|A post-prandial passeggiata in Fiumicino|
Of course I will be happy to see all my friends, to play music again and exercise in the pool and go to my meetings and to zumba, to wear something besides the same four or five outfits I've been living in for two months, to be able to sleep in a cool room without running the air conditioner all night.
But I also feel very sad to be leaving Italy and the untethered existence I've enjoyed here. I don't know how much this is because of Italy's many charms in particular, and how much because I've been doing what people in the 12-step world call "a geographic"--that is, running away from what's difficult rather than dealing with it.
For example, I've been keeping up with the political news from home, thanks to the internet. It seems even more like a "House of Cards" knock-off miniseries when seen from this distance. But I've made zero effort to acquaint myself with Italian politics, and I've mostly avoided talking about such issues with any of my new Italian friends.
One evening, after a few drinks at the Circolo in Montagano, our friend Claudio asked us, "So, what do you think about Mr. Trump?" This was the first time politics had come up during our time there, and we started reflexively exclaiming how ashamed of and horrified by our president we are. But it turned out Claudio and Maria did not possess that same reflex.
"We think he's pretty good," Claudio said, with a smile. And I saw that he liked Trump so much he didn't even realize he ought to be defensive about it. I began pointing out how wrong he was--another reflex--and Maria answered that at least Trump was doing something about "the foreigners." She didn't mean "foreigners" like us, of course, but people with darker skins and no Italian grandparents.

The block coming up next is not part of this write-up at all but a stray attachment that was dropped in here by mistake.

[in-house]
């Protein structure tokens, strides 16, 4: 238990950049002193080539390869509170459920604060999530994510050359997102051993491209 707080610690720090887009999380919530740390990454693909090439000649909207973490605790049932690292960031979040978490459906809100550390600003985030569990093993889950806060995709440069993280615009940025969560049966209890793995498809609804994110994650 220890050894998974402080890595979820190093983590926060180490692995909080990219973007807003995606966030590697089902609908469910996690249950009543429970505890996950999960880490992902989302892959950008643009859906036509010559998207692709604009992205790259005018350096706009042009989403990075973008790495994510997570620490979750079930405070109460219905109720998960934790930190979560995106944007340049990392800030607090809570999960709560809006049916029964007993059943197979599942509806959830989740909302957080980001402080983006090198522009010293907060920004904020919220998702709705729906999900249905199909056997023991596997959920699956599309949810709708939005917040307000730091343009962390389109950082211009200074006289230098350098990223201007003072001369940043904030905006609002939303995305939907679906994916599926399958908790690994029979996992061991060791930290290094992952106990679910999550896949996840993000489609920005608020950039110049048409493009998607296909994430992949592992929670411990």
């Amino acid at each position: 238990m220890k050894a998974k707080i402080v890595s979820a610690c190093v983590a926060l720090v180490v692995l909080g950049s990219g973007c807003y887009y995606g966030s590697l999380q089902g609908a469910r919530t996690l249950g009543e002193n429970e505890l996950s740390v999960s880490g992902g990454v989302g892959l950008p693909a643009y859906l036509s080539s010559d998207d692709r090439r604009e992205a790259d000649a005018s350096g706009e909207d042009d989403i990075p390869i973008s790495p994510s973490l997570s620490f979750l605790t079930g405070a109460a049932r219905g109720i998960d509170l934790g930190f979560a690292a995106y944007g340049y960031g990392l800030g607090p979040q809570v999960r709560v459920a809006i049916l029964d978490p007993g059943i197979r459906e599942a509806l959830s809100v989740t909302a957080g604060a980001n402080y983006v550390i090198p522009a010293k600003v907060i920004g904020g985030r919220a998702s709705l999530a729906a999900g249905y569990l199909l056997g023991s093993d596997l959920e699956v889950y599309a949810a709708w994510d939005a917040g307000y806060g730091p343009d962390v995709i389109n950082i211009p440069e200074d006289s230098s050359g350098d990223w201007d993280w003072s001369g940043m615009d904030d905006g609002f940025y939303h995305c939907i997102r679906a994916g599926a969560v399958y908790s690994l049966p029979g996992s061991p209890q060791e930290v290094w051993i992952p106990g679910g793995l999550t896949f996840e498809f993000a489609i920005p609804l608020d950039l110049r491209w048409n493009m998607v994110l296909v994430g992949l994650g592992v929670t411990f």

Luckily my daughter, who obviously holds her liquor better than I do, nudged me in the ribs and said brightly, "Let's talk about something else!" Because we like Claudio and Maria a lot and, in the few days we had left in Montagano, nothing good was going to come of fighting about issues that have been ruining friendships all over the United States.
Back home, in my real life, I'm not sure I'd be able to let this go. I also suspect I'd feel judgmental about a lot of other things about my Italian friends' political, religious, and nutritional beliefs. But here in Italy I'm allowed--I've allowed myself--to be a lot more relaxed about things than I am at home. I can't decide if that's a step forward or a moral collapse.
Among the other things I've let go of--temporarily, I trust--are practicing the violin (I left the instrument in New York six weeks ago), tracking my WeightWatchers points, daily meditation, and most of my exercise regimen. I'm not looking forward to the work I'll have to do to get my fingers, my waistline, and my spiritual life back into shape, but still I'm pleased that I've managed to enjoy myself so thoroughly during this trip while feeling surprisingly little guilt about setting aside my rather compulsive routines.
(Well, some of them. I've gotten pretty compulsive about DuoLingo and about this blog...)
It is also true that I feel attached to Italy in a deeper way than I have to other places I've traveled to. Partly it's the prospect of citizenship and of becoming more deeply acquainted with my grandfather's history and my father's, too. Partly it's beginning the process of learning the language, which is another kind of connection.
I'm glad we're not buying a house here. I'm not tempted by the idea of living in Italy full time--I am too American and too old to be transplanted. But I do love it here, more than I ever have before. And it's not only the food.
I am glad, mostly, to be going home. But I can't wait to come back.